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Umami Mart Sake Gumi



Sake Gumi is our monthly sake subscription service with 150 members throughout California. Join today!


This month at Umami Mart, we are waking up to spring. That means many of the things that inspire us this month come from things that make us bright-eyed and bushy tailed. No, we aren't referencing Easter... but we are celebrating matcha (green tea) and sakura (cherry blossom).


Throughout the store and on our blog, we will be introducing all things matcha and sakura. For Sake Gumi Level 1, we are offering Miwaku no Matcha from Maruishi Jozo Brewery in Aichi Prefecture (home of Toyota). It is a sake infused with matcha, and we’ve even created a fun cocktail for it here. In Level 2, I’ve included a Junmai Ginjo from Muromachi Shuzo, whose moniker is a sakura. The other bottle for Level 2 is a limited edition sake that is made using a very ancient method of sake-making called bodaimoto. You can read more about it on the reverse side.


It’s hard to believe that it’s April already. As I write this, it’s raining buckets outside in Oakland. Although it’s great to get the rain we need, I’ll welcome the sun when it decides to stick around. Kayoko and I hope to enjoy some of that sunshine when we go to Japan this month. We’ll be visiting our glass and barware maker friends, not to mention a few sake breweries (and hopefully see some sakura too!). We have some exciting things up our sleeves (always!) for the latter part of the year that will take some time and planning. Follow us @umamimart to feel like you are in Japan with us!


Kanpai,


Yoko


LEVEL 1: Introductory Membership (Two 300ml bottles)

Umami Mart Sake GumiTsukasabotan Junmai
Tsukasabotan Brewery (Kochi, Japan)
Seimaibuai: 65%, SMV: +7


A great representation of a dry junmai, this is a super drinkable sake that’s soft, mellow and clear with a dry bite and a hint of tangerine. It has enough structure (as a junmai usually does) to hold up against entrees that boast plenty of umami. It was a great pairing alongside a Margherita pizza or LSK Salmon. On a warm day, try chilled, but I really enjoyed the clarity of this sake at room temperature.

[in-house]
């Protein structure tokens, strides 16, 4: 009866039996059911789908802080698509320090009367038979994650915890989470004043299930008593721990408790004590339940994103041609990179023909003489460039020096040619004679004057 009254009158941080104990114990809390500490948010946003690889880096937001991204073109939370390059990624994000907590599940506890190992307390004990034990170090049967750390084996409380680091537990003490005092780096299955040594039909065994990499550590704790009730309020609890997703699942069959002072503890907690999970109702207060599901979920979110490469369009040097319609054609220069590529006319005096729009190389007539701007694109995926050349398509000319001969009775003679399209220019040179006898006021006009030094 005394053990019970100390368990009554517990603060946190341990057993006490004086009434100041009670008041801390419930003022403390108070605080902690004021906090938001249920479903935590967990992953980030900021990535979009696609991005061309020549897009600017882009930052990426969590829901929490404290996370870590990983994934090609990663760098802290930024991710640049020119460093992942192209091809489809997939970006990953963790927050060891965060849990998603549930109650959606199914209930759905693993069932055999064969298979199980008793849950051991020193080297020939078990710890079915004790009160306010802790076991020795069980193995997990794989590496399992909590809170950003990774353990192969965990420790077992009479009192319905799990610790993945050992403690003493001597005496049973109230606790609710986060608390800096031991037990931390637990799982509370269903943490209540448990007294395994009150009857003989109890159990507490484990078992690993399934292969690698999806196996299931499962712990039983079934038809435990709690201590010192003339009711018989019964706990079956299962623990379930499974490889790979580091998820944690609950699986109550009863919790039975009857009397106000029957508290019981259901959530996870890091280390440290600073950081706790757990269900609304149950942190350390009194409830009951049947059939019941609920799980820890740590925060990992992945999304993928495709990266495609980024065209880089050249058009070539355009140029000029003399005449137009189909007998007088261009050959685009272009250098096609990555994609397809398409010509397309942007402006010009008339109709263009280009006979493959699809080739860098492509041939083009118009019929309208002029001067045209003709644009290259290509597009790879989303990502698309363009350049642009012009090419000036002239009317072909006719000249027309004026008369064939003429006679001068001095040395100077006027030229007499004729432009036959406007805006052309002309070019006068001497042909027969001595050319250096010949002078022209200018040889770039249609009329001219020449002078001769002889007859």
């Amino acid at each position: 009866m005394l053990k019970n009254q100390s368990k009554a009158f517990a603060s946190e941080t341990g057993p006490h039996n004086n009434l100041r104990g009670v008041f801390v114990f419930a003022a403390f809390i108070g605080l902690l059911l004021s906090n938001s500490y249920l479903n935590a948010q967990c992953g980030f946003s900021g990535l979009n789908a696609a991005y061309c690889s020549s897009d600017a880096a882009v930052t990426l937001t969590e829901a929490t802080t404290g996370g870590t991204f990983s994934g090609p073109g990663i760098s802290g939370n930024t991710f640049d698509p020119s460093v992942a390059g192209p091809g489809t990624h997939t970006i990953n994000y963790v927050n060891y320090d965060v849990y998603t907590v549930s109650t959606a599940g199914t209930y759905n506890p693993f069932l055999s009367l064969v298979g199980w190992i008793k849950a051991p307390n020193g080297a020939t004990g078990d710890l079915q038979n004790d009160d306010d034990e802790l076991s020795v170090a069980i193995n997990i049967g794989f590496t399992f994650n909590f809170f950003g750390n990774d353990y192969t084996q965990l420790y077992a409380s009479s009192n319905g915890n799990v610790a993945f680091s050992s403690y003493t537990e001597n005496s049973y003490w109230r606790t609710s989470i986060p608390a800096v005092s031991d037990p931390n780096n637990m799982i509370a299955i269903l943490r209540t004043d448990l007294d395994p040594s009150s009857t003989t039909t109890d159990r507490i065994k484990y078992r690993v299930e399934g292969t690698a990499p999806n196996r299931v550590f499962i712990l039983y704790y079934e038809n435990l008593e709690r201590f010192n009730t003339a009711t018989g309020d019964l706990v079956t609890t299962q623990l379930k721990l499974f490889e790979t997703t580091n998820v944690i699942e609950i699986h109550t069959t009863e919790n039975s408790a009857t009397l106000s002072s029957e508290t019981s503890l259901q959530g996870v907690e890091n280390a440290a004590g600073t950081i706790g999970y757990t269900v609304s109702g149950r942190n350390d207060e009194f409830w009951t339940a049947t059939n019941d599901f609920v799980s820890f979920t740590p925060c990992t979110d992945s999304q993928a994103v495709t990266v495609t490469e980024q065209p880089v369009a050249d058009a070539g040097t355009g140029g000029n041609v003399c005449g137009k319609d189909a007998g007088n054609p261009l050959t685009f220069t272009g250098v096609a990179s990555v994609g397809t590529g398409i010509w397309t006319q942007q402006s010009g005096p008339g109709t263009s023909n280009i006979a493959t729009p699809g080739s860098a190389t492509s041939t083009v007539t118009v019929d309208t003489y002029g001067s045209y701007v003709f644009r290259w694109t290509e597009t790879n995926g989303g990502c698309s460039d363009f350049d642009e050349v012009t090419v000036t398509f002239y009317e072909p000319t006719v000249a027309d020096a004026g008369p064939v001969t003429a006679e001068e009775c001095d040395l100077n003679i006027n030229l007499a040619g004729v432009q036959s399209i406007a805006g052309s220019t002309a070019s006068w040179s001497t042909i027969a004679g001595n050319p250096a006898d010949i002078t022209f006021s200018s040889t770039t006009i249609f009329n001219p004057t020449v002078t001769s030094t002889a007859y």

Umami Mart Sake GumiMiwaku no Matcha
Maruishi Jozo (Aichi, Japan)
Seimaibuai: N/A, SMV: N/A


This sake combines ceremonial grade matcha with junmai sake and lemon juice. Maruishi Jozo brewery, located in Aichi Prefecture, has a long-standing relationship with local tea makers in Nishio City, a city famous for matcha. Nishio green tea is also used in Japan for making Häagen Dazs green tea ice cream. Kayoko and I created the Spiked Matcha Latte with this sake. Combine 1 oz Miwaku no Matcha sake, 2 oz whole milk and ice in a Boston Tin and shake! You can also drink it chilled or on-the-rocks. Enjoy it alongside spicy papaya salad or by itself as a dessert.


LEVEL 2: Premium Membership (Two 720ml bottles)


Umami Mart Sake GumiBizen Maboroshi Junmai Ginjo
Muromachi Brewery (Okayama, Japan)
Seimaibuai: 60%, SMV: +2


This sake tastes like it smells when you land in California from a long trip away – like honeysuckles and the warm sun. If there was a theme song for this sake it’d be San Francisco (Be Sure to Wear Flowers in Your Hair) by the Mamas and the Papas, which is fitting because the emblem for Muromachi Brewery is a cherry blossom (notice the motif all over the label). Along with the sakura emblems, the gold sticker represents that this sake won the gold prize at the Monde Selection in Brussels. I found that the nectar-like flavor in this sake pairs well with the sweet vegetables and particularly came to life alongside a carrot salad with a light vinaigrette or steamed asparagus. Recommended at room temperature.


Umami Mart Sake GumiGozenshu Bodaimoto Junmai Nigori
Tsuji Brewery (Okayama, Japan)
Seimaibuai: 65%, SMV: -6


This nigori is made using an ancient method called bodaimoto. In the bodaimoto method, lactic acid is cultivated in highly acidic water with uncooked rice before the shubo (yeast starter) is made. 99% of all other sakes use a method using only steamed rice, and the cultivation of lactic acid occurs after the shubo is created. Bodaimoto tends to create a tart, yogurty, earthy flavor. Although I usually like nigoris chilled, I also enjoy drinking this one at room temperature to savor some of the underlying umami. The yogurty flavor contrasts well with curry and lamb.